• In the past 18 months or so, a dear friend in California has lost her father, has had to put her mother into care and is now sorting out her parents’ accumulated possessions gathered over a lifetime together, is losing her husband to the ravages of Alzheimer’s, and has lost her 40-year-old son to suicide. She’s also getting a shadow on her lung investigated… How she copes is beyond me. Her strength is amazing, though it doesn’t take much to break through that fragile crust.
  • Another dear friend is getting old and it’s showing. He’s in his mid-70s now and is still working, but is finally talking of retirement, though I’ll believe it when I see it. I had the pleasure of catching up with one of his sons at my friend’s house… and worked out that the son is now older than the father was when I met him. That was scary.
  • My 82-year-old uncle in Michigan has cancer and has undergone treatment. (Update: He passed away peacefully at home, 30 April 2016)
  • But the worst is my 90-year-old uncle, whom I haven’t seen in a few years. He has gone from being a strong, vibrant, energetic man, to a shadow of his former self. He still lives at home, but in my opinion, he needs full-time, not part-time care. He can’t do much for himself anymore, and what he does do is dangerous — like leaving on the stove after cooking his eggs in the morning, and driving! He’s having difficulty breathing, is incontinent, bruises and tears his skin for any tiny little touch. As he said to me a few times while I was there: “Getting old is no fun.” Based on the current state of his health, I doubt I’ll ever see him again. [UpdateBill passed away 7 June 2014, a couple of months after I wrote this.]

So, I’m feeling mortal.

On a more positive note, my parents (both in their 80s now) are both still hale and hearty and fit and healthy. They celebrated their 60th Wedding Anniversary last year, and are still travelling (they’re on another trip somewhere at the moment — I can’t keep up!). And I was privileged to have the company of all four of my grandparents until I was well into my 20s, when the first one passed. My final grandparent passed when I was 40 and he was 97. I was so lucky to have that experience as so many people don’t get blessed with even knowing one grandparent, let alone all four. I just wish I’d appreciated them a bit more, and had asked them a lot more questions about their lives growing up, but when you’re young, you don’t think about such things and they aren’t very important in the context of your ‘exciting’ and busy life.

Social duty

14 03 2014

I’m sure we’ve all been there. Social function. Lots of people. And you know no-one.

So you sit/stand off to the side by yourself, holding onto your drink, checking your phone for ANYTHING, and wondering at what point you can slip away. After all, no-one will notice, will they? They haven’t noticed you yet…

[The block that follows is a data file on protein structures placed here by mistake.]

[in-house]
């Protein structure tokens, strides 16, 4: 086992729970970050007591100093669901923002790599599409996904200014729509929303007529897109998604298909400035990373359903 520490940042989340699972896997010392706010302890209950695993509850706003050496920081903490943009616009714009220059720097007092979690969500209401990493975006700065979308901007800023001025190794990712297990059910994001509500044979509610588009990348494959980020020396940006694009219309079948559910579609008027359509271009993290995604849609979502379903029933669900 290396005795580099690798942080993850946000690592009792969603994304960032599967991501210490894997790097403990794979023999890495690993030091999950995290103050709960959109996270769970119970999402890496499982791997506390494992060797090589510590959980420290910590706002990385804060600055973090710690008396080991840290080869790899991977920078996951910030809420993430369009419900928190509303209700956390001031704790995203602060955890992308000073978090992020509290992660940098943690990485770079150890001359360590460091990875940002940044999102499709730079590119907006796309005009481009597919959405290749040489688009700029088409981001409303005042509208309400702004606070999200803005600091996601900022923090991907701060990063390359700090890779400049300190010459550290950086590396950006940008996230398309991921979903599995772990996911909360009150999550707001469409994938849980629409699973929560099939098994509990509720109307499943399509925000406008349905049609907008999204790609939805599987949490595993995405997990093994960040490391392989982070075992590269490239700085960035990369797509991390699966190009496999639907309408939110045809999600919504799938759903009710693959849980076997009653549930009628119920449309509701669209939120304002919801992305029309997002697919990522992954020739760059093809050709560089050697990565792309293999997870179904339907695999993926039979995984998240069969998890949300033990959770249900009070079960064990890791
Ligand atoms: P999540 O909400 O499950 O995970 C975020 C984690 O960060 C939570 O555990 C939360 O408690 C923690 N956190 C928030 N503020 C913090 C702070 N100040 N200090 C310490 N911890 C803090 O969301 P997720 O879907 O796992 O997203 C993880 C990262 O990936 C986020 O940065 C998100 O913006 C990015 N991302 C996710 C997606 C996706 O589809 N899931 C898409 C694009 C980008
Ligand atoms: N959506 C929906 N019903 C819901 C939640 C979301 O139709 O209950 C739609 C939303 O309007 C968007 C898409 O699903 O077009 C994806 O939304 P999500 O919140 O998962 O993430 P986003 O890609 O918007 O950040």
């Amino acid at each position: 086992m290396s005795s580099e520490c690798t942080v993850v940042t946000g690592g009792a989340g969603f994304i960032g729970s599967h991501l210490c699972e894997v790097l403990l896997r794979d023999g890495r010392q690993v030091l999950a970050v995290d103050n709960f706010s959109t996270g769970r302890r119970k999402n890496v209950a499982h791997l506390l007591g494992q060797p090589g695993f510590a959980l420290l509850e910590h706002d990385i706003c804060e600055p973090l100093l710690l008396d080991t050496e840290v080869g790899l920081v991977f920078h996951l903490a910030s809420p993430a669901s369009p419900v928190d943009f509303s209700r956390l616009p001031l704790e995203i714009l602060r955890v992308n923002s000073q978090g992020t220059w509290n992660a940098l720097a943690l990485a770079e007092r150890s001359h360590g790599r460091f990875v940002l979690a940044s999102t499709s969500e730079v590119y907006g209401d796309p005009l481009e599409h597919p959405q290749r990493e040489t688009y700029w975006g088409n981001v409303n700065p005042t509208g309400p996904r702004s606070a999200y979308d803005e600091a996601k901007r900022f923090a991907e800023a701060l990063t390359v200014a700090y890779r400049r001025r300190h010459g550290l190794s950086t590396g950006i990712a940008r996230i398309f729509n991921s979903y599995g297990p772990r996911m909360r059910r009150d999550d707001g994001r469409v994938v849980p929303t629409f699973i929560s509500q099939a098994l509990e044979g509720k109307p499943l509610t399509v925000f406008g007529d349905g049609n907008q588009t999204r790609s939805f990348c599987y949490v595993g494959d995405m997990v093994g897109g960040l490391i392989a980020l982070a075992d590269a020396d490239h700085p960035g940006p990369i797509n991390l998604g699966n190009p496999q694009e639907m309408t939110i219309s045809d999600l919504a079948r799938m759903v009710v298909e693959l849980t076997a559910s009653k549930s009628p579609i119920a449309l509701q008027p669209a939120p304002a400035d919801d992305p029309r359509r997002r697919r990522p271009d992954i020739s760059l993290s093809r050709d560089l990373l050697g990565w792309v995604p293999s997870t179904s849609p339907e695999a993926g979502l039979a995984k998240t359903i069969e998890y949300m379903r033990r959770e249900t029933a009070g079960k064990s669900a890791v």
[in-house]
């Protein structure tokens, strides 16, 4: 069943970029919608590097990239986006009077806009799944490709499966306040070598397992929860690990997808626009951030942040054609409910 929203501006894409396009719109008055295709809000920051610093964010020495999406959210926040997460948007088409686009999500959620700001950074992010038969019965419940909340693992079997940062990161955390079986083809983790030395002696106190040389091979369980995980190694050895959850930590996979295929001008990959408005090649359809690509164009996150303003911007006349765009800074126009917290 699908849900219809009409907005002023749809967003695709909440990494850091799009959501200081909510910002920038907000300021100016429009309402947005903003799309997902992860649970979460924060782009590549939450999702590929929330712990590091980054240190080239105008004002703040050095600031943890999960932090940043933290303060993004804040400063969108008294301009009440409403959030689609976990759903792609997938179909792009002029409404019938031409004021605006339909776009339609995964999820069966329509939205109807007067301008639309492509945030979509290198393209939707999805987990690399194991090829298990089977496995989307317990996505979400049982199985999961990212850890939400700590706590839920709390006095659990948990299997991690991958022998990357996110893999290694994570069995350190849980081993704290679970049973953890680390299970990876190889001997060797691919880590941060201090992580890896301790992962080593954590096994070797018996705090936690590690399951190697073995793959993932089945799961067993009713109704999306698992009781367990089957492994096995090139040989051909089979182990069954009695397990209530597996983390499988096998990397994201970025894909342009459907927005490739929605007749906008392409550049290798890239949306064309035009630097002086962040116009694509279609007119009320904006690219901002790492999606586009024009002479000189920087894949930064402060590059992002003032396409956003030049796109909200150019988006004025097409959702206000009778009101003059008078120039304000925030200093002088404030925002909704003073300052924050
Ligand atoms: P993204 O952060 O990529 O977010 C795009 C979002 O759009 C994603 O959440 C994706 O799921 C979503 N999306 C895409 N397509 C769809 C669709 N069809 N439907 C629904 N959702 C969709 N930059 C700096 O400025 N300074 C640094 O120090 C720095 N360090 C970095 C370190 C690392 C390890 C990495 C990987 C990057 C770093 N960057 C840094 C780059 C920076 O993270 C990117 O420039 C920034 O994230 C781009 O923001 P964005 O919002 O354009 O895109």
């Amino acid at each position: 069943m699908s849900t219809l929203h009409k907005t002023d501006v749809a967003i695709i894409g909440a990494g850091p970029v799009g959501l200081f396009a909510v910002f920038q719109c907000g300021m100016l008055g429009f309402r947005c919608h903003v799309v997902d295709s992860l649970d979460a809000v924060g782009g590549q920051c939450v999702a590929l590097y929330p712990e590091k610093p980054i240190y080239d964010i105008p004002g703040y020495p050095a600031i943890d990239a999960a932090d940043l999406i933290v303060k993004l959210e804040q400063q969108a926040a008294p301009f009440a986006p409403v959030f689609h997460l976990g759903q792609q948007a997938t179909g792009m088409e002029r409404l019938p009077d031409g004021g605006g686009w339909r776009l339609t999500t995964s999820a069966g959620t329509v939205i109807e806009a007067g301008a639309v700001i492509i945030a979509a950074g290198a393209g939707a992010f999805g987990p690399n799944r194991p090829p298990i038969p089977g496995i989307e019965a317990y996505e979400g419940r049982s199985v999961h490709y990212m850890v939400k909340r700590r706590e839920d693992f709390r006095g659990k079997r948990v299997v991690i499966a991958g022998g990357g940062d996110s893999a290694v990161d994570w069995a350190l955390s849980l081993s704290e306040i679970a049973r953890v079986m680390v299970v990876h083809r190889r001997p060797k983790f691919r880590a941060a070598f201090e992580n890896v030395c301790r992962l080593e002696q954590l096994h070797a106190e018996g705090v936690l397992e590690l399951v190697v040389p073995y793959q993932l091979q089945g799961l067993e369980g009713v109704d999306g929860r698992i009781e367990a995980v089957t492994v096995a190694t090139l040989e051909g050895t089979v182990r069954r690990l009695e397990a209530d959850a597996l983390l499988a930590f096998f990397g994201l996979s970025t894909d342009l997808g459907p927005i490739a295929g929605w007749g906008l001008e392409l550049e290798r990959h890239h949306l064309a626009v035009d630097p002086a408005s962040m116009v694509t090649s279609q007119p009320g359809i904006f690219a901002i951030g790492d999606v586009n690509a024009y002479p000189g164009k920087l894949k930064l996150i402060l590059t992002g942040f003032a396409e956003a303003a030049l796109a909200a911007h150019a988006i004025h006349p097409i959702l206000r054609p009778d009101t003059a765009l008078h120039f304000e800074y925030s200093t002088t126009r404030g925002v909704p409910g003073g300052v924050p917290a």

Everyone seems to know everyone else, and there’s lots of laughter and fun being had. But you’ve come to this event knowing none of these happy people. You thought there’d be some connection because you all work in the same industry, and this is a conference of like-minded people, and it IS an official conference event you’re attending. But the groups all seem well-established. How do you break in? DO you break in?

Do you just sip on your free drink and assess the situation, then quietly disappear? Or do you try to break into a group that seems to be impenetrable? What if you have nothing to say? What if they don’t like you? Or worse, what if they ignore you?

I’ve been there. And it’s not pretty. It’s not a nice situation, and can be really damaging to your mental health and feelings of self-worth.

So when I saw a chap sitting off to the side of our conference group, but part of our party, I watched him for a couple of minutes to make sure he wasn’t with anyone. He wasn’t. He was just observing people, and sipping on his martini. And he was obviously alone and knew no-one. The group I was with have all known each other for ages, and we were having a nice time. But I kept getting drawn to ‘lone martini man’.

Then I did something I’ve seen others do, but have never done myself. I excused myself from my jolly group, grabbed my drink and went and sat down beside him. I introduced myself (his name was Eric), said how I’d noticed he was by himself and asked he wanted some company. I then initiated a conversation with him, and he was very grateful as he was going to leave after that one and only drink. He’d come down from the San Francisco area and this was his first time at one of these conferences, and no, he didn’t know anyone. He’d been people-watching, which was the excuse I used to use when I was in such a situation.

After a few minutes’ conversation, I found out that Eric has rescue greyhounds! How serendipitous!!! A friend of mine (Hamish, one of the other Australians at this conference) is also involved in greyhound rescue. So when I spotted Hamish, I called him over and introduced him to Eric. Within seconds they were sharing their pictures of their respective greyhounds and exchanging business cards and details on their dogs.

My work here was done! 😉

(Actually, it wasn’t quite done… I spotted Eric at the conference a couple more times over the next two days, and he had a great big smile and hello for me, and he seemed to be actively participating in the conference social activities. I hope in some way I helped break the ice for him. If nothing else, he now has a friend on the other side of the world who he can talk to about his greyhound pets. It’s all about listening, asking the right questions, then putting people with common interests together. And doing your social duty to another human being.)